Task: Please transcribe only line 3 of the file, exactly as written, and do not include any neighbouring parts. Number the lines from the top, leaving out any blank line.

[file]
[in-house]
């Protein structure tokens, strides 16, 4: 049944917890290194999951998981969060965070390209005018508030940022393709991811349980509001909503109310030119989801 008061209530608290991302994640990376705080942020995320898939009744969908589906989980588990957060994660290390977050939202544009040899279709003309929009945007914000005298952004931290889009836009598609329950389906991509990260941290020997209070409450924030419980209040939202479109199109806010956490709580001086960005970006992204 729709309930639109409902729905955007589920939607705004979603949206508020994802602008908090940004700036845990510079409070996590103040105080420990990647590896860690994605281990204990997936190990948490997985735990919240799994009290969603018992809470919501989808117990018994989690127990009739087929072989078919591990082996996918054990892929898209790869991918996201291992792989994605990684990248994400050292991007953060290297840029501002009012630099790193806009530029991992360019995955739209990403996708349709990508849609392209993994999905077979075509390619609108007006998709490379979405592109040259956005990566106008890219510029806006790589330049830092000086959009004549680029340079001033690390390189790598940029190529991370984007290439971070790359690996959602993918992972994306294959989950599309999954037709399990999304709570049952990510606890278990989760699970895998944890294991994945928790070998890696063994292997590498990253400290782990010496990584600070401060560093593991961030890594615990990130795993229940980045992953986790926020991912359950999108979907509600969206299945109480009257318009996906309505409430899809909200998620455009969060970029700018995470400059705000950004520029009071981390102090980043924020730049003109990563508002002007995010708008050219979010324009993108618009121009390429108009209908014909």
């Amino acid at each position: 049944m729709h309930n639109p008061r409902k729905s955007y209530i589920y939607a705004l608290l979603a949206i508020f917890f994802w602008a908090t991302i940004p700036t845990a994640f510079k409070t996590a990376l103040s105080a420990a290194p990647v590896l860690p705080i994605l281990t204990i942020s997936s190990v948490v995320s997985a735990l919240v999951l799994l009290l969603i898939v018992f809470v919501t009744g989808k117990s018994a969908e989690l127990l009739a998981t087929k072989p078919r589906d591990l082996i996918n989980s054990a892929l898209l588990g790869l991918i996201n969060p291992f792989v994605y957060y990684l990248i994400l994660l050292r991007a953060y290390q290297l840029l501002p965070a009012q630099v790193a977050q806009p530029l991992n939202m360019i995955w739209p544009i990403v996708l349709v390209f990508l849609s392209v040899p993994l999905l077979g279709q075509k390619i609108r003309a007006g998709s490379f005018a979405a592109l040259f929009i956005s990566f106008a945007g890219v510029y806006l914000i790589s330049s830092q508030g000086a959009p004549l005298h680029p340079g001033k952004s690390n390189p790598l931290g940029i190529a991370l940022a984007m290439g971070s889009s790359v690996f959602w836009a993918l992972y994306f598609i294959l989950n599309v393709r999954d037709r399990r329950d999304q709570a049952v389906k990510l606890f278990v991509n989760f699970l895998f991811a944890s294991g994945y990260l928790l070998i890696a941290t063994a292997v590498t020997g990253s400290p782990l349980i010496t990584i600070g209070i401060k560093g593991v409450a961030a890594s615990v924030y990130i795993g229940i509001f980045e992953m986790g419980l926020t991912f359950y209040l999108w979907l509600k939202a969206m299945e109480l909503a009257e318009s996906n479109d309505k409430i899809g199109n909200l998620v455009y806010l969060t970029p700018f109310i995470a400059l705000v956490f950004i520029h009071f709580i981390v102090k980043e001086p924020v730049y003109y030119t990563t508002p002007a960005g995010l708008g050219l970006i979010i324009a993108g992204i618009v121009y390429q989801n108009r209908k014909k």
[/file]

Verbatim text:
């Amino acid at each position: 049944m729709h309930n639109p008061r409902k729905s955007y209530i589920y939607a705004l608290l979603a949206i508020f917890f994802w602008a908090t991302i940004p700036t845990a994640f510079k409070t996590a990376l103040s105080a420990a290194p990647v590896l860690p705080i994605l281990t204990i942020s997936s190990v948490v995320s997985a735990l919240v999951l799994l009290l969603i898939v018992f809470v919501t009744g989808k117990s018994a969908e989690l127990l009739a998981t087929k072989p078919r589906d591990l082996i996918n989980s054990a892929l898209l588990g790869l991918i996201n969060p291992f792989v994605y957060y990684l990248i994400l994660l050292r991007a953060y290390q290297l840029l501002p965070a009012q630099v790193a977050q806009p530029l991992n939202m360019i995955w739209p544009i990403v996708l349709v390209f990508l849609s392209v040899p993994l999905l077979g279709q075509k390619i609108r003309a007006g998709s490379f005018a979405a592109l040259f929009i956005s990566f106008a945007g890219v510029y806006l914000i790589s330049s830092q508030g000086a959009p004549l005298h680029p340079g001033k952004s690390n390189p790598l931290g940029i190529a991370l940022a984007m290439g971070s889009s790359v690996f959602w836009a993918l992972y994306f598609i294959l989950n599309v393709r999954d037709r399990r329950d999304q709570a049952v389906k990510l606890f278990v991509n989760f699970l895998f991811a944890s294991g994945y990260l928790l070998i890696a941290t063994a292997v590498t020997g990253s400290p782990l349980i010496t990584i600070g209070i401060k560093g593991v409450a961030a890594s615990v924030y990130i795993g229940i509001f980045e992953m986790g419980l926020t991912f359950y209040l999108w979907l509600k939202a969206m299945e109480l909503a009257e318009s996906n479109d309505k409430i899809g199109n909200l998620v455009y806010l969060t970029p700018f109310i995470a400059l705000v956490f950004i520029h009071f709580i981390v102090k980043e001086p924020v730049y003109y030119t990563t508002p002007a960005g995010l708008g050219l970006i979010i324009a993108g992204i618009v121009y390429q989801n108009r209908k014909k």